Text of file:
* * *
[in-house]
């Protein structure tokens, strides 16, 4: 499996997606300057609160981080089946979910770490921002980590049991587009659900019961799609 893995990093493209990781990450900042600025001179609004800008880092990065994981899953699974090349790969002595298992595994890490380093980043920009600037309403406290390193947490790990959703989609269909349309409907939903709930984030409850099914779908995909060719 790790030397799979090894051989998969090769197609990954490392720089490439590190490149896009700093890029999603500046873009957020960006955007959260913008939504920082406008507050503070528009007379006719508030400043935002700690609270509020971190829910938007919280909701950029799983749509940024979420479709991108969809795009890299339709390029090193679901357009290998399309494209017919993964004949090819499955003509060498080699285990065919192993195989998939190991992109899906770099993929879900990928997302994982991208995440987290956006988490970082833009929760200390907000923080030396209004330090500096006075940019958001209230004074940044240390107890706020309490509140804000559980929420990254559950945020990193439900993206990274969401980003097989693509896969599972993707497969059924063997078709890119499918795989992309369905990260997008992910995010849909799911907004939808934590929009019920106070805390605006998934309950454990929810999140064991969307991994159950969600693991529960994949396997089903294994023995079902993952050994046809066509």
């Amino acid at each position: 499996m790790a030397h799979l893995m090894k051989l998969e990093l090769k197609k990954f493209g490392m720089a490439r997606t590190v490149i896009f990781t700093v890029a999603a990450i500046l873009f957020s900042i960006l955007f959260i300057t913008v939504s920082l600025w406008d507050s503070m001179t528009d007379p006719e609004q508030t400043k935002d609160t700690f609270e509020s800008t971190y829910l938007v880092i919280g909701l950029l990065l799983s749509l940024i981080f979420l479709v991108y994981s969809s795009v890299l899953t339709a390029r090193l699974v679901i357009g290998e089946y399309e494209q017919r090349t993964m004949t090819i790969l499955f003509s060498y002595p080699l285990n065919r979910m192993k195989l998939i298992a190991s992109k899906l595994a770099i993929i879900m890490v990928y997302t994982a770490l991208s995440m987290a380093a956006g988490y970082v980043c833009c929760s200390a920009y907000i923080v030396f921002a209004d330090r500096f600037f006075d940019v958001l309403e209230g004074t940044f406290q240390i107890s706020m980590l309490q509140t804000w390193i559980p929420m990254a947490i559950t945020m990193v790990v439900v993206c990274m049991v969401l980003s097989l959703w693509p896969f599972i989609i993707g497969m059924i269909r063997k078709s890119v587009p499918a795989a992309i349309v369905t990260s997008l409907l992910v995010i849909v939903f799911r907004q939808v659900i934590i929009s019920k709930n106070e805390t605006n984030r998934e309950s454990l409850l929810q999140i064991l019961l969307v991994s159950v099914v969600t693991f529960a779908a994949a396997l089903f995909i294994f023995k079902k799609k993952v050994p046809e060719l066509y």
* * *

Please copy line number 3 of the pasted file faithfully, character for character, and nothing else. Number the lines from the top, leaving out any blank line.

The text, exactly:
């Amino acid at each position: 499996m790790a030397h799979l893995m090894k051989l998969e990093l090769k197609k990954f493209g490392m720089a490439r997606t590190v490149i896009f990781t700093v890029a999603a990450i500046l873009f957020s900042i960006l955007f959260i300057t913008v939504s920082l600025w406008d507050s503070m001179t528009d007379p006719e609004q508030t400043k935002d609160t700690f609270e509020s800008t971190y829910l938007v880092i919280g909701l950029l990065l799983s749509l940024i981080f979420l479709v991108y994981s969809s795009v890299l899953t339709a390029r090193l699974v679901i357009g290998e089946y399309e494209q017919r090349t993964m004949t090819i790969l499955f003509s060498y002595p080699l285990n065919r979910m192993k195989l998939i298992a190991s992109k899906l595994a770099i993929i879900m890490v990928y997302t994982a770490l991208s995440m987290a380093a956006g988490y970082v980043c833009c929760s200390a920009y907000i923080v030396f921002a209004d330090r500096f600037f006075d940019v958001l309403e209230g004074t940044f406290q240390i107890s706020m980590l309490q509140t804000w390193i559980p929420m990254a947490i559950t945020m990193v790990v439900v993206c990274m049991v969401l980003s097989l959703w693509p896969f599972i989609i993707g497969m059924i269909r063997k078709s890119v587009p499918a795989a992309i349309v369905t990260s997008l409907l992910v995010i849909v939903f799911r907004q939808v659900i934590i929009s019920k709930n106070e805390t605006n984030r998934e309950s454990l409850l929810q999140i064991l019961l969307v991994s159950v099914v969600t693991f529960a779908a994949a396997l089903f995909i294994f023995k079902k799609k993952v050994p046809e060719l066509y």